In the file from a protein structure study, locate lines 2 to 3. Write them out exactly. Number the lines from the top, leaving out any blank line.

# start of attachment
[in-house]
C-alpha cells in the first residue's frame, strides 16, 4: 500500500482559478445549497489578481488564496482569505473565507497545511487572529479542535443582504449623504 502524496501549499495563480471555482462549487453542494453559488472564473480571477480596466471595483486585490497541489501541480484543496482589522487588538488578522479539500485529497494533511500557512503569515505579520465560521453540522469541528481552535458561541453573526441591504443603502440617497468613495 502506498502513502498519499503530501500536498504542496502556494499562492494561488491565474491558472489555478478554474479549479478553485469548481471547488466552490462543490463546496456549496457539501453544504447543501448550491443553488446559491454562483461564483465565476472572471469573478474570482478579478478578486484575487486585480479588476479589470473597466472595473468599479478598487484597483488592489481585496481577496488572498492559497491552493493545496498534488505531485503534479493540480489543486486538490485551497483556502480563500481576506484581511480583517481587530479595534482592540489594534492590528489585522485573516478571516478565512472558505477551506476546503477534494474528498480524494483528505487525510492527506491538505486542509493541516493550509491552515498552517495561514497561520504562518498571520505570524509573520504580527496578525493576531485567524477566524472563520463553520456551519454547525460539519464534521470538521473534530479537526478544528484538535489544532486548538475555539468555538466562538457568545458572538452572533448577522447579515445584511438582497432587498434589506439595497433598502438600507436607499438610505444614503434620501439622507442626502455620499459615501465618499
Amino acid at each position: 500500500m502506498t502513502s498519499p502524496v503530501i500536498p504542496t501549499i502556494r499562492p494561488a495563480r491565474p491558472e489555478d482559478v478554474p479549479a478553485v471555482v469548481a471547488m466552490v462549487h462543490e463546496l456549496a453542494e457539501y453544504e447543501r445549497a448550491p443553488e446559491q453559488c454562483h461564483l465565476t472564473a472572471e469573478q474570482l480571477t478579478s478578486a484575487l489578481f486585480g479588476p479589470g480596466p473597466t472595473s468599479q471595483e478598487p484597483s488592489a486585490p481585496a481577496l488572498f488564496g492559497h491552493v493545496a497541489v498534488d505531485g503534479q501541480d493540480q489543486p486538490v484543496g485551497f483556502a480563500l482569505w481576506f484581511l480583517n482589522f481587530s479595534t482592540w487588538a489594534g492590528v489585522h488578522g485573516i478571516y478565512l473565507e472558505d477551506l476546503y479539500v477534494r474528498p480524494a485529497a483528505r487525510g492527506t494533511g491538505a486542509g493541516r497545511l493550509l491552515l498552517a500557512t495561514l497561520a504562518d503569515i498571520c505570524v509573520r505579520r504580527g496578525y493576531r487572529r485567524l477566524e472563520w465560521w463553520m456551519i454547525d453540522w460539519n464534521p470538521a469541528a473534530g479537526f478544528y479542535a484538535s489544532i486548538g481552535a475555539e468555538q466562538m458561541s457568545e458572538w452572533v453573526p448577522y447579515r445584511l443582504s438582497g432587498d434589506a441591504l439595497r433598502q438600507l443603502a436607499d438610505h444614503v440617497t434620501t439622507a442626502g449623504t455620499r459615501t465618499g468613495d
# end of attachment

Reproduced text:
C-alpha cells in the first residue's frame, strides 16, 4: 500500500482559478445549497489578481488564496482569505473565507497545511487572529479542535443582504449623504 502524496501549499495563480471555482462549487453542494453559488472564473480571477480596466471595483486585490497541489501541480484543496482589522487588538488578522479539500485529497494533511500557512503569515505579520465560521453540522469541528481552535458561541453573526441591504443603502440617497468613495 502506498502513502498519499503530501500536498504542496502556494499562492494561488491565474491558472489555478478554474479549479478553485469548481471547488466552490462543490463546496456549496457539501453544504447543501448550491443553488446559491454562483461564483465565476472572471469573478474570482478579478478578486484575487486585480479588476479589470473597466472595473468599479478598487484597483488592489481585496481577496488572498492559497491552493493545496498534488505531485503534479493540480489543486486538490485551497483556502480563500481576506484581511480583517481587530479595534482592540489594534492590528489585522485573516478571516478565512472558505477551506476546503477534494474528498480524494483528505487525510492527506491538505486542509493541516493550509491552515498552517495561514497561520504562518498571520505570524509573520504580527496578525493576531485567524477566524472563520463553520456551519454547525460539519464534521470538521473534530479537526478544528484538535489544532486548538475555539468555538466562538457568545458572538452572533448577522447579515445584511438582497432587498434589506439595497433598502438600507436607499438610505444614503434620501439622507442626502455620499459615501465618499
Amino acid at each position: 500500500m502506498t502513502s498519499p502524496v503530501i500536498p504542496t501549499i502556494r499562492p494561488a495563480r491565474p491558472e489555478d482559478v478554474p479549479a478553485v471555482v469548481a471547488m466552490v462549487h462543490e463546496l456549496a453542494e457539501y453544504e447543501r445549497a448550491p443553488e446559491q453559488c454562483h461564483l465565476t472564473a472572471e469573478q474570482l480571477t478579478s478578486a484575487l489578481f486585480g479588476p479589470g480596466p473597466t472595473s468599479q471595483e478598487p484597483s488592489a486585490p481585496a481577496l488572498f488564496g492559497h491552493v493545496a497541489v498534488d505531485g503534479q501541480d493540480q489543486p486538490v484543496g485551497f483556502a480563500l482569505w481576506f484581511l480583517n482589522f481587530s479595534t482592540w487588538a489594534g492590528v489585522h488578522g485573516i478571516y478565512l473565507e472558505d477551506l476546503y479539500v477534494r474528498p480524494a485529497a483528505r487525510g492527506t494533511g491538505a486542509g493541516r497545511l493550509l491552515l498552517a500557512t495561514l497561520a504562518d503569515i498571520c505570524v509573520r505579520r504580527g496578525y493576531r487572529r485567524l477566524e472563520w465560521w463553520m456551519i454547525d453540522w460539519n464534521p470538521a469541528a473534530g479537526f478544528y479542535a484538535s489544532i486548538g481552535a475555539e468555538q466562538m458561541s457568545e458572538w452572533v453573526p448577522y447579515r445584511l443582504s438582497g432587498d434589506a441591504l439595497r433598502q438600507l443603502a436607499d438610505h444614503v440617497t434620501t439622507a442626502g449623504t455620499r459615501t465618499g468613495d